Instructor Immediacy and Authenticity: Engaging in Cognitive Vulnerability within the Online Instructional Environment

Instructor Immediacy and Authenticity: Engaging in Cognitive Vulnerability within the Online Instructional Environment

Caroline M. Crawford (University of Houston – Clear Lake, USA)
Copyright: © 2016 |Pages: 22
DOI: 10.4018/978-1-4666-9995-3.ch002
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Abstract

Online instructors necessitate the implementation of immediacy and authenticity on a continuous basis within an instructional endeavor. Towards more fully understanding the immediacy and authenticity of an instructor's efforts, aspects related to interactive activities, instructor's philosophical beliefs systems, and understanding cognitive vulnerability within an online instructional environment are vitally important to learner success. Further, while developing a community of practice supports the instructor's efforts to engage learners more fully within the instructional success capable within an online instructional environment, while also focusing upon enhancing the talent pool within the course environment. A talent-propelled instructional environment supports the learners while also enhancing the instructor's viability and strength of positive instructional experience.
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Introduction

As with each new innovation that is integrated into the instructional environment, the cries that teachers will no longer be needed and that teachers will become extinct arise. From the time that radio was introduced, to film and even television, each societal shift was introduced into the instructional environment and the inherent fear mongering that teachers will be retired due to inherent extinction of viable need has been realized as ridiculous. With the latest introduction of the Digital Age’s Internet access and Information Age’s conceptual freedom of information on a global scale, again cries arose that quality instructors will become an unnecessary job that would be fondly remembered by the older generations (Arnett, 2013; Galant, 2013; Kessler, 2013; Kopp, 2013; Ravitch, 2013; Trucano, 2015). Again, after a longer period than one might have imagined, society again come to the realization that the instructor is inherently necessary and ultimately a vital component throughout the shifting influences of the Digital Age.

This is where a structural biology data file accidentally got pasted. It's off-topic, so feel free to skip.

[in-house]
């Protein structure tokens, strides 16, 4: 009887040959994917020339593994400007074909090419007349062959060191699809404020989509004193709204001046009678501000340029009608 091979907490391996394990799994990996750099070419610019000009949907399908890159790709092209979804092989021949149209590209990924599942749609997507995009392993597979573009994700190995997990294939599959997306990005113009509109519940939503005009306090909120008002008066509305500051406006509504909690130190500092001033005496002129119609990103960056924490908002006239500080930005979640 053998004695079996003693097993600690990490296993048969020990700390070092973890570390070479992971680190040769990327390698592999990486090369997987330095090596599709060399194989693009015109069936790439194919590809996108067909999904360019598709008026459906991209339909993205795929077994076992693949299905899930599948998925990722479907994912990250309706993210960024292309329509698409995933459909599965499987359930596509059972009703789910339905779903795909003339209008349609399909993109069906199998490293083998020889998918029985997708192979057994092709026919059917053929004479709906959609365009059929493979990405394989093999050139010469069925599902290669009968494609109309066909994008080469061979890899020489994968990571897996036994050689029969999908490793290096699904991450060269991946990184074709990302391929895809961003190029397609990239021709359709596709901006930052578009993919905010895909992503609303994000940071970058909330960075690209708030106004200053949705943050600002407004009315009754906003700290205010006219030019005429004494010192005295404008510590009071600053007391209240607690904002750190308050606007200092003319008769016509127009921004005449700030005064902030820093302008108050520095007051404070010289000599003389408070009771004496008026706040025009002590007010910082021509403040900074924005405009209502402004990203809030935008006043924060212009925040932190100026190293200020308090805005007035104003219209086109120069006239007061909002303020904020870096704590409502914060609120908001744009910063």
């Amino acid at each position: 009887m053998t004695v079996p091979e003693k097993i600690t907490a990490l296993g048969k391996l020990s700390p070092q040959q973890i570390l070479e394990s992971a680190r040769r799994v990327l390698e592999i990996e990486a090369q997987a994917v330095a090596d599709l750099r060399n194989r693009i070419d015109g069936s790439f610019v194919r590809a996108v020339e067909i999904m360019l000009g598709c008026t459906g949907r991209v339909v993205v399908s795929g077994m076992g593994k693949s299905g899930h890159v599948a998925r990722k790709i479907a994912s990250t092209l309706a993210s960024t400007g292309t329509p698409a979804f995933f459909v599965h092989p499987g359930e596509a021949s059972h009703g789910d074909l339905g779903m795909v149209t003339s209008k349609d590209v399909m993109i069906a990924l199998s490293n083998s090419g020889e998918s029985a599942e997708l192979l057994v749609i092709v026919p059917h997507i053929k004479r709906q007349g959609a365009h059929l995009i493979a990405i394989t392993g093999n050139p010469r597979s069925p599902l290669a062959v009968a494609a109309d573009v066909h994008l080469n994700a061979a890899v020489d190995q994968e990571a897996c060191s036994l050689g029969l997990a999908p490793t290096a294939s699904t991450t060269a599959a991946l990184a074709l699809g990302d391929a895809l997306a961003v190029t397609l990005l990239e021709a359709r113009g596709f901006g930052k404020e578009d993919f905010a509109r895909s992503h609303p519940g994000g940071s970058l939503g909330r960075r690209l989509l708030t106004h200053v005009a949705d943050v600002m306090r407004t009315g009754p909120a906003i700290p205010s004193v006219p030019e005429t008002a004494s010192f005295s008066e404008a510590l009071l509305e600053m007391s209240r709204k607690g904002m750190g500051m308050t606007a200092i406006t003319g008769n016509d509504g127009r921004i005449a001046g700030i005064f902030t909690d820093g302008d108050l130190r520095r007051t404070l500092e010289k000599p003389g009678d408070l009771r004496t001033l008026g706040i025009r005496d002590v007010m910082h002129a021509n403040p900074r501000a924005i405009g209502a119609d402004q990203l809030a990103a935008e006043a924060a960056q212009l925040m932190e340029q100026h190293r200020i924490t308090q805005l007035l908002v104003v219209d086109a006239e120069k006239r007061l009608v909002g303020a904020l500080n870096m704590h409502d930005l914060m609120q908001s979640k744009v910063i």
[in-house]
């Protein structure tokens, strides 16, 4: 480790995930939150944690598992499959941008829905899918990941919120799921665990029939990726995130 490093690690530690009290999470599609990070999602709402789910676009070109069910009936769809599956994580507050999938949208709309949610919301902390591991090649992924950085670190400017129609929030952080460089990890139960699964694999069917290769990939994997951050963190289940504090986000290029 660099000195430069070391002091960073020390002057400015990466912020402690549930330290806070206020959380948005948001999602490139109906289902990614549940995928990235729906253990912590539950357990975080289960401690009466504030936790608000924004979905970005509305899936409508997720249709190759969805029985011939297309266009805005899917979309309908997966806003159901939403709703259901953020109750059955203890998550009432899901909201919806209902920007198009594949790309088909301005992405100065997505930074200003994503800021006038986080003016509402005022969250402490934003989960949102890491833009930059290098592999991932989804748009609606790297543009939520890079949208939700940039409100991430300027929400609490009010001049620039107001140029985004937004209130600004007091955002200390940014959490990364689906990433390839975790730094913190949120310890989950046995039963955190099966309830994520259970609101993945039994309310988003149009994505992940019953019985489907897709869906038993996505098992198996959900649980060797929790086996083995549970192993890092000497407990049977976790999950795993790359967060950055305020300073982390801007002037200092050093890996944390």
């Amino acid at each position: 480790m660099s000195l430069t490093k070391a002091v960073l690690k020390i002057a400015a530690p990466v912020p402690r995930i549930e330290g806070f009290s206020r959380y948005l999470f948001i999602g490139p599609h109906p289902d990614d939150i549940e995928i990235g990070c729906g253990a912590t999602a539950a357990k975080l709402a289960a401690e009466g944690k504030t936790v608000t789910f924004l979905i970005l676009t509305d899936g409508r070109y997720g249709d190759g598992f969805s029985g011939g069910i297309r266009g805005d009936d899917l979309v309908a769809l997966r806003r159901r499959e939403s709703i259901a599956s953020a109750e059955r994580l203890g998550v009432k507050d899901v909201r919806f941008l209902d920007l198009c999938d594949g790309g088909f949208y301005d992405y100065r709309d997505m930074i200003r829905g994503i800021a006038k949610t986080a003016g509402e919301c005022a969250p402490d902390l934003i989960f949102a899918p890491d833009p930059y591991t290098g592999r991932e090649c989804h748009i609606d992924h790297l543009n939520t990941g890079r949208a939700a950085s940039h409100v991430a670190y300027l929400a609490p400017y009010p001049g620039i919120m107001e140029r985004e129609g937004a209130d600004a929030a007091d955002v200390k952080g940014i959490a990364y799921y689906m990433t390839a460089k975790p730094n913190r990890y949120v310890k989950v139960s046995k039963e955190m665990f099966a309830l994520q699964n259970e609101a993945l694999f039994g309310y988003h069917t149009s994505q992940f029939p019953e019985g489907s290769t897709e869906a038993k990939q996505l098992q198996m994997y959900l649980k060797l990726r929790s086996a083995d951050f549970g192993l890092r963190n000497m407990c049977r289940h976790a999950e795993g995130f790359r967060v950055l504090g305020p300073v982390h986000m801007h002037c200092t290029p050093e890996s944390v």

Information Age’s Impact upon Teaching and Learning

Of interest is the discussions revolving around labels, as pertains to the name Information Age, Digital Age, or perhaps even Computer Age. What is most important within these labels that define the shift from traditional engagement with knowledge and attainment of information through a process defined by time and effort, within the Information Age the digitally-based availability of information is merely a few mouse clicks or a few finger movements away. Meaning, the concept of “knowledge is power” has shifted within the Information Age; previously controlling the knowledge was how power was defined, but within the Information Age all knowledge is available quickly so the power is held by those persons who have cognitive skills and who can work with the information in creatively new and different ways of understanding. Knowledge is no longer the power broker within society; instead, the ability to produce new information that is not only personalized but also creatively meets a societal need reflects a Knowledge Economy thought process. Technological progress has merely made knowledge available more swiftly and more easily than ever before; within the Information Age the knowledge overload is a concern, wherein the ability to use information in new and different ways is not only shifting the educational arena but also the world of business and industry. The impact of the Information Age upon the educational system is obvious, as knowledge acquisition must be framed beyond the traditional face-to-face instructional environment and towards an anywhere-anytime cognitive availability.

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